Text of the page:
More than one hundred legislative races will be on the ballot this year in Kentucky, and for some, contenders must first get through a primary.
Among those is the 16th state Senate District, featuring incumbent Sara Beth Gregory of Monticello and political newcomer Max Wise of Campbellsville.
Gregory is an attorney who spent one term in the House before winning a special election to the Senate in 2012. She tells WKU Public Radio that being in both the majority and minority was beneficial.
"I definitely think it gives you more experience and a better perspective having served in both chambers and having relationships with people in both chambers is a helpful thing," says Gregory.
Looking back on the past session, Gregory says her greatest accomplishment was getting a bill passed that sets up an adult protection registry where prospective employers can see if job applicants have a history of abuse.
If re-elected, she wants to work toward increasing the state’s investment in education.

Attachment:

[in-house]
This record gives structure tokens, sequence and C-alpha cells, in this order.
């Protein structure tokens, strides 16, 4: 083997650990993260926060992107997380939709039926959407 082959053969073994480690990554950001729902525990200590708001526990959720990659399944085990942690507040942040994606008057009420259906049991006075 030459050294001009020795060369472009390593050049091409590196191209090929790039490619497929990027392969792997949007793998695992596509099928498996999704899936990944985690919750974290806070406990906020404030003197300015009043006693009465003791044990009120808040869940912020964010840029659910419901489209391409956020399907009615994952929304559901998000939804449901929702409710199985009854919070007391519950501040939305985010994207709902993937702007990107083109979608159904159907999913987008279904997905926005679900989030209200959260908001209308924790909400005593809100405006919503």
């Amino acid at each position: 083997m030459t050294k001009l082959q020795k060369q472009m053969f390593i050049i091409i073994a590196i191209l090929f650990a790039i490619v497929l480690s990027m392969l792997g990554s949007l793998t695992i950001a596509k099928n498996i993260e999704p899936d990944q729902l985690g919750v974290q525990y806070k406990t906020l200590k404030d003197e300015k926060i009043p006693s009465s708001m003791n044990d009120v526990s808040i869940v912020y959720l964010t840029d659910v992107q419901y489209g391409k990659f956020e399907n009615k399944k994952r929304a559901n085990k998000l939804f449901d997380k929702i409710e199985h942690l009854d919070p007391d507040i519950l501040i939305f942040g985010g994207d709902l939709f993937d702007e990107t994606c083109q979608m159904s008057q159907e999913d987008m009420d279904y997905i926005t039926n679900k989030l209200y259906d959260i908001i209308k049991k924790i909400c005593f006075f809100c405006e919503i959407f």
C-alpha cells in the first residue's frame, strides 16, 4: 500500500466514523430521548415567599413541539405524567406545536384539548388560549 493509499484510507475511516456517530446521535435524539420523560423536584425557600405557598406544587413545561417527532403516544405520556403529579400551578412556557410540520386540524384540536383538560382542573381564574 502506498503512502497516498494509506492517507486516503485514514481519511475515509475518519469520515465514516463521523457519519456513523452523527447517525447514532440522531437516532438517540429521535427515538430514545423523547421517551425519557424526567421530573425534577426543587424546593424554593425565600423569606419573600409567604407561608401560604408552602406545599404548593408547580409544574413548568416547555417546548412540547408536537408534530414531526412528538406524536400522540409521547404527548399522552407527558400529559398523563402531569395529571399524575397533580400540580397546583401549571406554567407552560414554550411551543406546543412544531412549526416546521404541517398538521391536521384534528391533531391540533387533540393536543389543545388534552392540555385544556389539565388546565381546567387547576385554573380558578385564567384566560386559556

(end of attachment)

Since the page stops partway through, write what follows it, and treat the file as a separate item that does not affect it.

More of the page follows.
"That's something I want to continue to see us doing going forward. Investing in education will move our state forward by making it a better place to live, but also from a job creation standpoint, because it's critical to have an educated workforce," Gregory remarks.
Wise is a former FBI analyst who now teaches political science at Campbellsville University and at the University of Kentucky.
I'm not a lawyer or businessman, but I consider myself a new or fresh idea to politics as someone who's had some real world experience," says Wise.
Job creation would be a priority of Wise, whose father lost his job when Fruit of the Loom closed in Campbellsville in 1998. Now, Wise says the state needs to attract a replacement manufacturer for Fruit of the Loom’s Jamestown plant, which recently announced it would move operations overseas.
Wise is new to politics, but has maintained a slight lead in fundraising.
"That's been a testament, I think, to just wanting to be a citizen legislator," comments Wise. "If you really analyzed the financial report that I have, you'll see there are zero dollars from political action committees."
Wise say redistricting last year presented the opportunity for him to run for the senate seat. Taylor, Adair, and Russell counties were added to the 16th District, which also includes Clinton, Cumberland, Wayne, and McCreary counties